So it was like a breath of fresh air to hear the Emperor (in my opinion an unfortunate nickname for the concerto provided by someone other than Beethoven) played with a fresh and lively flair, never losing direction by becoming too pompous, tired and self-indulgent. It alleviated my frustrations built up from previous experiences. In any case, our first meeting provided me with all the confidence needed to march into the first rehearsal, knowing that the conductor and I will be fighting on the same side.
I remember one hairy moment, in the last movement, where I was getting ahead of the orchestra. Osmo stopped, and I offered to bring the tempo down. Osmo’s reply was: 'Don’t! We can do it!' And how they could do it – the sound and vitality of the orchestra almost blew me off the stage once the tempos were matched.
This is exactly the kind of excitement that electrified me when I first heard their Beethoven symphonies. It is too easy to opt for safety and convenience, especially when rehearsal time is limited. In fact, during the five years or so of working with this orchestra, I couldn’t spot anything the orchestra couldn’t do, or found inconvenient to execute, at least not with Beethoven. It’s not that Osmo’s working style is overly demanding. It is very demanding, focused, and highly strung, both in rehearsals and recordings (which is a very different process altogether). But, like a wrongly prepared Martini, you feel stirred inside, without being shaken and challenged to the core. He would never lose his cool, where others might resort to totalitarian tactics (which should by now be surely a ghost of the past), whenever something wasn’t going to plan. This type of mutual respect between musicians, unblocks the flow of one’s potential rather than strangles it.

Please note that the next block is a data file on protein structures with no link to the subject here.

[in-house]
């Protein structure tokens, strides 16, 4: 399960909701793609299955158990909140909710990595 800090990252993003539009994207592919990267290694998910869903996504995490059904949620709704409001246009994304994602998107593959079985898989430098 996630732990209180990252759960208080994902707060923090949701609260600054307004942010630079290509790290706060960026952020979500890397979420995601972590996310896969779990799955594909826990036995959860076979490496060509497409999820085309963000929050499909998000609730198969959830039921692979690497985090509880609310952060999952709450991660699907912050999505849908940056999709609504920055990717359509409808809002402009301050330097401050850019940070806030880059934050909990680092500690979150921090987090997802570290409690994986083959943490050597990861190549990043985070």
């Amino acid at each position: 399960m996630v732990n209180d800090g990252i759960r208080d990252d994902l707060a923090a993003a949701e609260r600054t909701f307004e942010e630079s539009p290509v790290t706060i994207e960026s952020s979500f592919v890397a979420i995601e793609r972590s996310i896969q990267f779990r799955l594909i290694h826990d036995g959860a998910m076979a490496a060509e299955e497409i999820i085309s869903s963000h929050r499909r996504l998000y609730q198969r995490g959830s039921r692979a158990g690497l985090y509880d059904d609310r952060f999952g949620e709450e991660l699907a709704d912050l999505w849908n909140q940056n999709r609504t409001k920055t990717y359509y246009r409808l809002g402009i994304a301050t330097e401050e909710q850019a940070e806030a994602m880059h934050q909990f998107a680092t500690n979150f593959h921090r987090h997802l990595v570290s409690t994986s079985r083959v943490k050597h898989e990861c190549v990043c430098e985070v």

That same evening, after the first rehearsal, during a dinner with the sponsors of the orchestra, Osmo announced that the pianist for recording the Beethoven cycle would be me. It was a good day.
Copryright: Yevgeny Sudbin